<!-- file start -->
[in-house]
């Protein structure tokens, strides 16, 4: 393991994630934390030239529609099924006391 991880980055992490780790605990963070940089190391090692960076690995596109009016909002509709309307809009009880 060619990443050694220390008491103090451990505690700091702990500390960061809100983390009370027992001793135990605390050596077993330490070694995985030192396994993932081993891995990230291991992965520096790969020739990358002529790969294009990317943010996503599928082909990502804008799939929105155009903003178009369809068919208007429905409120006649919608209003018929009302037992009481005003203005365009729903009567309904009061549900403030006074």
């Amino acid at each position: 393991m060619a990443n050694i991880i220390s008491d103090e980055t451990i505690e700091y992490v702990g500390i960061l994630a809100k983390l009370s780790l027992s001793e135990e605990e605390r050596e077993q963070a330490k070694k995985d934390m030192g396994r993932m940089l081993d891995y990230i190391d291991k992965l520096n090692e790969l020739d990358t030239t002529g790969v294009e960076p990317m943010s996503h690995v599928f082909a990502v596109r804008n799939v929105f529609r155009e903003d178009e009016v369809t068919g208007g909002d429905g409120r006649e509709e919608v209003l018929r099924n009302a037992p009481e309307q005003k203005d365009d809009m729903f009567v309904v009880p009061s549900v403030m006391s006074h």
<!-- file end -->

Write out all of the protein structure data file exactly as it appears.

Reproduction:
[in-house]
């Protein structure tokens, strides 16, 4: 393991994630934390030239529609099924006391 991880980055992490780790605990963070940089190391090692960076690995596109009016909002509709309307809009009880 060619990443050694220390008491103090451990505690700091702990500390960061809100983390009370027992001793135990605390050596077993330490070694995985030192396994993932081993891995990230291991992965520096790969020739990358002529790969294009990317943010996503599928082909990502804008799939929105155009903003178009369809068919208007429905409120006649919608209003018929009302037992009481005003203005365009729903009567309904009061549900403030006074």
């Amino acid at each position: 393991m060619a990443n050694i991880i220390s008491d103090e980055t451990i505690e700091y992490v702990g500390i960061l994630a809100k983390l009370s780790l027992s001793e135990e605990e605390r050596e077993q963070a330490k070694k995985d934390m030192g396994r993932m940089l081993d891995y990230i190391d291991k992965l520096n090692e790969l020739d990358t030239t002529g790969v294009e960076p990317m943010s996503h690995v599928f082909a990502v596109r804008n799939v929105f529609r155009e903003d178009e009016v369809t068919g208007g909002d429905g409120r006649e509709e919608v209003l018929r099924n009302a037992p009481e309307q005003k203005d365009d809009m729903f009567v309904v009880p009061s549900v403030m006391s006074h």